UNIT 8.4 Labeling DNA and Preparing Probes

  1. Karl A. Haushalter

Published Online: 1 OCT 2008

DOI: 10.1002/9780470089941.et0804s00

Current Protocols Essential Laboratory Techniques

Current Protocols Essential Laboratory Techniques

How to Cite

Haushalter, K. A. 2008. Labeling DNA and Preparing Probes. Current Protocols Essential Laboratory Techniques. 00:8.4:8.4.1–8.4.22.

Author Information

  1. Harvey Mudd College, Claremont, California

Publication History

  1. Published Online: 1 OCT 2008
  2. Published Print: JAN 2008


Labeling nucleic acids with radioisotopes, fluorophores, biotin, or digoxigenin enables their detection and analysis. When designing a labeling strategy, consider the intended application, the source of nucleic acid, and the type of label to incorporate. DNA oligonucleotides can be 5′ end-labeled with radioisotopes in a reaction catalyzed by T4 polynucleotide kinase, or nonisotopic labels can be incorporated into oligonucleotides during DNA synthesis. Larger DNA substrates can be labeled by 5′ end labeling (radioisotopes) or labeled uniformly along the length of the DNA by nick translation or random primed synthesis (using radioisotope or nonisotopic labels). The labeled DNA can be used for a variety of applications, including probing Southern blots, probing northern blots, in situ hybridization, quantifying real-time PCR results, and gel shift assays.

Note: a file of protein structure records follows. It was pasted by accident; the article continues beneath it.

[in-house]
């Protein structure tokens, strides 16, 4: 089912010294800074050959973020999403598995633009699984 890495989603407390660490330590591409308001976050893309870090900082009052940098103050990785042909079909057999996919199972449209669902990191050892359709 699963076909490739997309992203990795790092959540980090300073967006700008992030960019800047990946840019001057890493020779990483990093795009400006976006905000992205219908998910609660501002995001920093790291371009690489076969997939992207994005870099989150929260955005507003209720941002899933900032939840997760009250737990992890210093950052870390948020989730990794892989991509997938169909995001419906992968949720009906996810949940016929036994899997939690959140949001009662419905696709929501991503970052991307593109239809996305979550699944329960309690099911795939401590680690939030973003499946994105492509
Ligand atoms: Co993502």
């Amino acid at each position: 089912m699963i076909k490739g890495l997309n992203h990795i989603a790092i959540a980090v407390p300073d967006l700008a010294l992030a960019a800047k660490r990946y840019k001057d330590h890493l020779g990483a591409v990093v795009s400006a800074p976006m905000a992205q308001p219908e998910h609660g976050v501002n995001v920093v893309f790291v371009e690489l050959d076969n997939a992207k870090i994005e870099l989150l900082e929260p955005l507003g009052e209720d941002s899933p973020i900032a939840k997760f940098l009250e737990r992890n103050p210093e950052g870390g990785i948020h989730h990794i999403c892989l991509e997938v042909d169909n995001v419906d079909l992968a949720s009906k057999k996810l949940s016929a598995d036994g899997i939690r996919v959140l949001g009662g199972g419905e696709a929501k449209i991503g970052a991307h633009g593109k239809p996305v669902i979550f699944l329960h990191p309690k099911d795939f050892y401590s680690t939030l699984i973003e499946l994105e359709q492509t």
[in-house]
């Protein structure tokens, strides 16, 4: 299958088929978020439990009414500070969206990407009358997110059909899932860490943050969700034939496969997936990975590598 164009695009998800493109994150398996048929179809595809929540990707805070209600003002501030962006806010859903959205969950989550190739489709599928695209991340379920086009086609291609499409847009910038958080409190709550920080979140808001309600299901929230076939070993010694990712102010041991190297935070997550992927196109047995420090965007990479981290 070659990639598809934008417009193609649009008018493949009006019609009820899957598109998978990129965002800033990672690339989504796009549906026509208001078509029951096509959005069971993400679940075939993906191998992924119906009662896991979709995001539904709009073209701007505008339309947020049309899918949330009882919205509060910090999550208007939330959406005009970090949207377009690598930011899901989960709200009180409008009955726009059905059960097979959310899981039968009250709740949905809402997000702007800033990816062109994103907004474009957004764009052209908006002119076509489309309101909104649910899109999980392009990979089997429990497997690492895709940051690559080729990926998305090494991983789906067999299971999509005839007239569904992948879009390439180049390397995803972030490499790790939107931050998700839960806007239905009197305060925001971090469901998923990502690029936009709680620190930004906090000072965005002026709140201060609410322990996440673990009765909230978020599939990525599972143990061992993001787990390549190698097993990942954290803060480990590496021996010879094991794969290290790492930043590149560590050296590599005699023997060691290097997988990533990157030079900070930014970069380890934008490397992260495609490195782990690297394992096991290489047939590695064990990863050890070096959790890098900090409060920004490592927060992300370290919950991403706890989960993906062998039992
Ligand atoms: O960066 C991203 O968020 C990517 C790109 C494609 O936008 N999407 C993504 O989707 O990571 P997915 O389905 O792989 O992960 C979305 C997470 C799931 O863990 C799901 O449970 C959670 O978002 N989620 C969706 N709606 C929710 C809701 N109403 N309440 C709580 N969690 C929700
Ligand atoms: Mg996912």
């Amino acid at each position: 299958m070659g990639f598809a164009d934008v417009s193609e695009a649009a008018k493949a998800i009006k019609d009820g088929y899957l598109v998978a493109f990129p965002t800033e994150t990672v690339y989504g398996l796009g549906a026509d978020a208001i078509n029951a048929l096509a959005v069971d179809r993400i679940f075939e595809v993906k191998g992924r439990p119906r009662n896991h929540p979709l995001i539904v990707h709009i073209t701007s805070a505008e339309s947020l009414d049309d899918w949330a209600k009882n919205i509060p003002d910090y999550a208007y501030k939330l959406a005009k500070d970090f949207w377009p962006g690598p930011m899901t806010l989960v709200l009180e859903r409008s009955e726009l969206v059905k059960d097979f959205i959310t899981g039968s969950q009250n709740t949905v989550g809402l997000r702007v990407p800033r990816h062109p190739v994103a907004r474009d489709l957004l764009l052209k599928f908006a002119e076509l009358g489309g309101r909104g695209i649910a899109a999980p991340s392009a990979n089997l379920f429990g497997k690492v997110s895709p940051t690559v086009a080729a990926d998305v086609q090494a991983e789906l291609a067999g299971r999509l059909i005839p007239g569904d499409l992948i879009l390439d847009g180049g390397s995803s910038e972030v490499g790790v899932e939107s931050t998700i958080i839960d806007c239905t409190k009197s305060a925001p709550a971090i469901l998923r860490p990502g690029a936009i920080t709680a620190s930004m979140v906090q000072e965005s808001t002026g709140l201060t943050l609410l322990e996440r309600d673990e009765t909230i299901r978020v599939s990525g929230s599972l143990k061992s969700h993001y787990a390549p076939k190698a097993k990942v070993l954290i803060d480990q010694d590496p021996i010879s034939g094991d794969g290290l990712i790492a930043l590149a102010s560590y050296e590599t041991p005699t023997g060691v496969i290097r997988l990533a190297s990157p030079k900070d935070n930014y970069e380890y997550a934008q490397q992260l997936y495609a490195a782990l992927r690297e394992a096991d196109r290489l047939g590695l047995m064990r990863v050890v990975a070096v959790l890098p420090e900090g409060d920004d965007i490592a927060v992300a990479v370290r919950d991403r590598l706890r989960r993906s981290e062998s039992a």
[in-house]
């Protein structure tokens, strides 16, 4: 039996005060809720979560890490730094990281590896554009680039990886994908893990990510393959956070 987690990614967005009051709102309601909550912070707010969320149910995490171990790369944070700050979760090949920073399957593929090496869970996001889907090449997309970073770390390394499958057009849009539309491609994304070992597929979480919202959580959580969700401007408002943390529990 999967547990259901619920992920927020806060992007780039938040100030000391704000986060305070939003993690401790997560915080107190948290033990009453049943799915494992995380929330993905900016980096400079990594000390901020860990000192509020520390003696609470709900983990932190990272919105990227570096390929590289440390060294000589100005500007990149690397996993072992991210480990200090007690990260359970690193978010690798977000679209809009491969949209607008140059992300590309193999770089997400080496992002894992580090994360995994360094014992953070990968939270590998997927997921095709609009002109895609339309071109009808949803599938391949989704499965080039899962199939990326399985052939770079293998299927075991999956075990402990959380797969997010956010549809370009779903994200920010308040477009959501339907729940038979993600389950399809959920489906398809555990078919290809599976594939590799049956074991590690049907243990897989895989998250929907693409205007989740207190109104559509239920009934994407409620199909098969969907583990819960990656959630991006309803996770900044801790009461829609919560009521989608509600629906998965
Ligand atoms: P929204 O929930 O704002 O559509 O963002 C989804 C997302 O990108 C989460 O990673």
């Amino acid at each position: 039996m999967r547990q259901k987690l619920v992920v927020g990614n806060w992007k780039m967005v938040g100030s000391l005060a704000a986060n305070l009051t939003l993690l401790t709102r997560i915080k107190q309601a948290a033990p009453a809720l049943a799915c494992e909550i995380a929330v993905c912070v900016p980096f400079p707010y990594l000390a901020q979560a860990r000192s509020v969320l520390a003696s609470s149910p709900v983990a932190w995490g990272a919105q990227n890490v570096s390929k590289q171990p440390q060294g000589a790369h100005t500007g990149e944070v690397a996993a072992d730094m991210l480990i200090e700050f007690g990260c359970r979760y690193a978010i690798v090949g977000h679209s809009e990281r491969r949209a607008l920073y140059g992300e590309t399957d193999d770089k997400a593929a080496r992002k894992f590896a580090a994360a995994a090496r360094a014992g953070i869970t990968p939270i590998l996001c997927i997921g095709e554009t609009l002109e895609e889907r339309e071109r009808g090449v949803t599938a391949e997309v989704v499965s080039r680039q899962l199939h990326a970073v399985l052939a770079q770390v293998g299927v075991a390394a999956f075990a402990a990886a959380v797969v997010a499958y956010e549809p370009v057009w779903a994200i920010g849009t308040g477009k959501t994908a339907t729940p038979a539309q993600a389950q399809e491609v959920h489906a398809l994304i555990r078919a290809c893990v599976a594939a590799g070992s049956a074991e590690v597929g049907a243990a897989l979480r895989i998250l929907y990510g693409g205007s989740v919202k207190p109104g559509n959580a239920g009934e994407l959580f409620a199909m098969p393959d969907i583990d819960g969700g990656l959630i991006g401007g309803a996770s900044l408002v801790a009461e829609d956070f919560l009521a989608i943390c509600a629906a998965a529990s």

• nucleic acid probe;
  • end-labeling;
  • random primed synthesis;
  • nick translation;
  • radioisotope;
  • fluorophore;
  • biotin;
  • digoxigenin;
  • polynucleotide kinase;
  • terminal transferase